Digitizations, integration, automation. It's often accepted as gospel that technology will spell productivity improvements, and in many sectors it has. Other areas, however, have invested millions — or billions — and struggle to earn that investment back.
Under Obamacare incentives, hospitals and doctors were encouraged to upgrade their processes to rely on electronic, rather than paper, records. The promised benefits included reduced duplication, fewer errors due to bad handwriting, and better communication between different offices as well as with patients.
And the incentives worked in pushing adoption: According to a report from the America Hospital Association, 79% of hospitals used electronic health records in 2008, versus just 9% in 2008.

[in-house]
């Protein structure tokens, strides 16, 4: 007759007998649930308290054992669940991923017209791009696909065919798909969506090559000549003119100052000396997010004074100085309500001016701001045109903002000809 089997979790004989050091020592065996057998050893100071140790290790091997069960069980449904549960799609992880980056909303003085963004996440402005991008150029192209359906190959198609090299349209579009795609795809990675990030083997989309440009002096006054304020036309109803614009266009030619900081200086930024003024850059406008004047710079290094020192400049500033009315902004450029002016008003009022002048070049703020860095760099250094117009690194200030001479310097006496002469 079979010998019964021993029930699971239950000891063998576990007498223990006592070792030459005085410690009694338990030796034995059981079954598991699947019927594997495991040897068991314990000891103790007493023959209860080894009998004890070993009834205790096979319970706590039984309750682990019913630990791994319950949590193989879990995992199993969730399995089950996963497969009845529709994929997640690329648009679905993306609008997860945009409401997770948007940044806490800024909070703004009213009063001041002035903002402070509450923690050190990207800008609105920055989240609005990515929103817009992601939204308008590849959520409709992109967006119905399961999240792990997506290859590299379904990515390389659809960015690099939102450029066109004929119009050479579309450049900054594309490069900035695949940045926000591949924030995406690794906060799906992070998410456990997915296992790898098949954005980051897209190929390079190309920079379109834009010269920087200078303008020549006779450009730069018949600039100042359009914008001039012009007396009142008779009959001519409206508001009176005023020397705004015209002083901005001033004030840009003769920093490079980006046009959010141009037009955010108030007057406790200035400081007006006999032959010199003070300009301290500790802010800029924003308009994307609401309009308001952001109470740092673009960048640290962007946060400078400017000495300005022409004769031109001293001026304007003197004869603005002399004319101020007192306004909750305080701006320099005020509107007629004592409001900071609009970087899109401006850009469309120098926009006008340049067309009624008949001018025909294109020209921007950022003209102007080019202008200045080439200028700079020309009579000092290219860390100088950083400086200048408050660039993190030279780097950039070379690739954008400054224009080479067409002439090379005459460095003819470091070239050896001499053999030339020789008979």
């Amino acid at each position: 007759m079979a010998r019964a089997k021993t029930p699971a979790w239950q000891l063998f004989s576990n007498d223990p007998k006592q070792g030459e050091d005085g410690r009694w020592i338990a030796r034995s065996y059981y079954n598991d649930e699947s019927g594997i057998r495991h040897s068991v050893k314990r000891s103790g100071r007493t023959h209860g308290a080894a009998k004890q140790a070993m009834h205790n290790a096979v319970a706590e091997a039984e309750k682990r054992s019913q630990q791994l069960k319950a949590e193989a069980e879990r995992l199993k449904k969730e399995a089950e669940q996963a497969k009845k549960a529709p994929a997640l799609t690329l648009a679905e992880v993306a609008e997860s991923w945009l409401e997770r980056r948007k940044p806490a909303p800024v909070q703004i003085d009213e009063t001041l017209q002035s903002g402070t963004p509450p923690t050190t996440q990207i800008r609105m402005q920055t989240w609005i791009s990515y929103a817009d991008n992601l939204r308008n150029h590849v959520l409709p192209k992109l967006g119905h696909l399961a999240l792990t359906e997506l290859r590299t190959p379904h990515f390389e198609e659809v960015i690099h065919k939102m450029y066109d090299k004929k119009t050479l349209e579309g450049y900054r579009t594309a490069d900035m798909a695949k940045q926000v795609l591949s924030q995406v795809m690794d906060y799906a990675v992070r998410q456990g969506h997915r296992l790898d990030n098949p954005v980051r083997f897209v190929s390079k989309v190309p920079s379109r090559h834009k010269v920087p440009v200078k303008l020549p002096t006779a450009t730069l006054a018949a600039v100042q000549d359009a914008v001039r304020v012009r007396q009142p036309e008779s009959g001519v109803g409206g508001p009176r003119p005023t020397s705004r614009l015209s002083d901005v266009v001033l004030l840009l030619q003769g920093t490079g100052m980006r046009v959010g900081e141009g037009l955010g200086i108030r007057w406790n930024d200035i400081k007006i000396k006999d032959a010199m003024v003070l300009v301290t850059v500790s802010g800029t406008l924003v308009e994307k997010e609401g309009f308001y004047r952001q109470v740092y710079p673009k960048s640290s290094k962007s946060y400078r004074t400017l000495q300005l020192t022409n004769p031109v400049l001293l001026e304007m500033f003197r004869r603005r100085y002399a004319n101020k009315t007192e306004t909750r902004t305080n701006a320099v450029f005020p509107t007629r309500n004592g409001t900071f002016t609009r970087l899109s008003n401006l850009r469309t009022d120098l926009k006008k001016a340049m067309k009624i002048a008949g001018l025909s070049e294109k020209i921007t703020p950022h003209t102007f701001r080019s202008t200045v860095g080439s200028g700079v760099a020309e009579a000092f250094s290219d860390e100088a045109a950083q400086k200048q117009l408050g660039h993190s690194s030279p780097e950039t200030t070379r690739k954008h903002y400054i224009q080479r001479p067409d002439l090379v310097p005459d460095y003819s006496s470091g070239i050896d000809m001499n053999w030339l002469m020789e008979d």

What hasn't worked as expected is the benefits of that adoption.
“The government funding has made a huge difference,” Dr. Ashish Jha, a Harvard professor, told the Times. “But we’re seeing little evidence so far that all this technology has had much effect on quality and costs.”
There's hope that those improvements will come, they just take some time. But with $32 billion already spent in federal incentive payments on the healthcare industry alone, there's understandable anxiety that those improvements come sooner rather than later.